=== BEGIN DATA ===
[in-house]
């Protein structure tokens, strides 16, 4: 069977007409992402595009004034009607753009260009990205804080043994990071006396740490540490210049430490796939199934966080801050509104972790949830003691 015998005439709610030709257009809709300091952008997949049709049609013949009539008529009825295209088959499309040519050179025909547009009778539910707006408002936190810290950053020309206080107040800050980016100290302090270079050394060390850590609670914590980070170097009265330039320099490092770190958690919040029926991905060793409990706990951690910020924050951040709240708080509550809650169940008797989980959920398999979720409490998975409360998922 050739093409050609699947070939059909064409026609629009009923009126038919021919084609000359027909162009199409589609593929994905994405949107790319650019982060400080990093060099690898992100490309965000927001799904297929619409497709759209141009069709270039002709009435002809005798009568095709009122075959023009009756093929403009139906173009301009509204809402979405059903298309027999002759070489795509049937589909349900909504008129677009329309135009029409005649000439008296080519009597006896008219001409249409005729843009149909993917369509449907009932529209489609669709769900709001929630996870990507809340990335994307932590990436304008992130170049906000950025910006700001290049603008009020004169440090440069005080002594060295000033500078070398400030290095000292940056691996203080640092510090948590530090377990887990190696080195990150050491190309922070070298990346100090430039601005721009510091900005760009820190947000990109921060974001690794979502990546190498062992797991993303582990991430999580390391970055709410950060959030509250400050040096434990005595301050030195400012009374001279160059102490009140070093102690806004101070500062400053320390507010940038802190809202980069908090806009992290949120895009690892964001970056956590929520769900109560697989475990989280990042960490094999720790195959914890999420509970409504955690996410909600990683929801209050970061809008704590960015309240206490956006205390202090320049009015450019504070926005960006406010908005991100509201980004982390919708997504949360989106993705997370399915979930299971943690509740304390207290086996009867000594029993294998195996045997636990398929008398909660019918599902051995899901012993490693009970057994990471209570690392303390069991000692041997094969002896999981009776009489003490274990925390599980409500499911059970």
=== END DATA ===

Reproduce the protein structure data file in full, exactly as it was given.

[in-house]
């Protein structure tokens, strides 16, 4: 069977007409992402595009004034009607753009260009990205804080043994990071006396740490540490210049430490796939199934966080801050509104972790949830003691 015998005439709610030709257009809709300091952008997949049709049609013949009539008529009825295209088959499309040519050179025909547009009778539910707006408002936190810290950053020309206080107040800050980016100290302090270079050394060390850590609670914590980070170097009265330039320099490092770190958690919040029926991905060793409990706990951690910020924050951040709240708080509550809650169940008797989980959920398999979720409490998975409360998922 050739093409050609699947070939059909064409026609629009009923009126038919021919084609000359027909162009199409589609593929994905994405949107790319650019982060400080990093060099690898992100490309965000927001799904297929619409497709759209141009069709270039002709009435002809005798009568095709009122075959023009009756093929403009139906173009301009509204809402979405059903298309027999002759070489795509049937589909349900909504008129677009329309135009029409005649000439008296080519009597006896008219001409249409005729843009149909993917369509449907009932529209489609669709769900709001929630996870990507809340990335994307932590990436304008992130170049906000950025910006700001290049603008009020004169440090440069005080002594060295000033500078070398400030290095000292940056691996203080640092510090948590530090377990887990190696080195990150050491190309922070070298990346100090430039601005721009510091900005760009820190947000990109921060974001690794979502990546190498062992797991993303582990991430999580390391970055709410950060959030509250400050040096434990005595301050030195400012009374001279160059102490009140070093102690806004101070500062400053320390507010940038802190809202980069908090806009992290949120895009690892964001970056956590929520769900109560697989475990989280990042960490094999720790195959914890999420509970409504955690996410909600990683929801209050970061809008704590960015309240206490956006205390202090320049009015450019504070926005960006406010908005991100509201980004982390919708997504949360989106993705997370399915979930299971943690509740304390207290086996009867000594029993294998195996045997636990398929008398909660019918599902051995899901012993490693009970057994990471209570690392303390069991000692041997094969002896999981009776009489003490274990925390599980409500499911059970």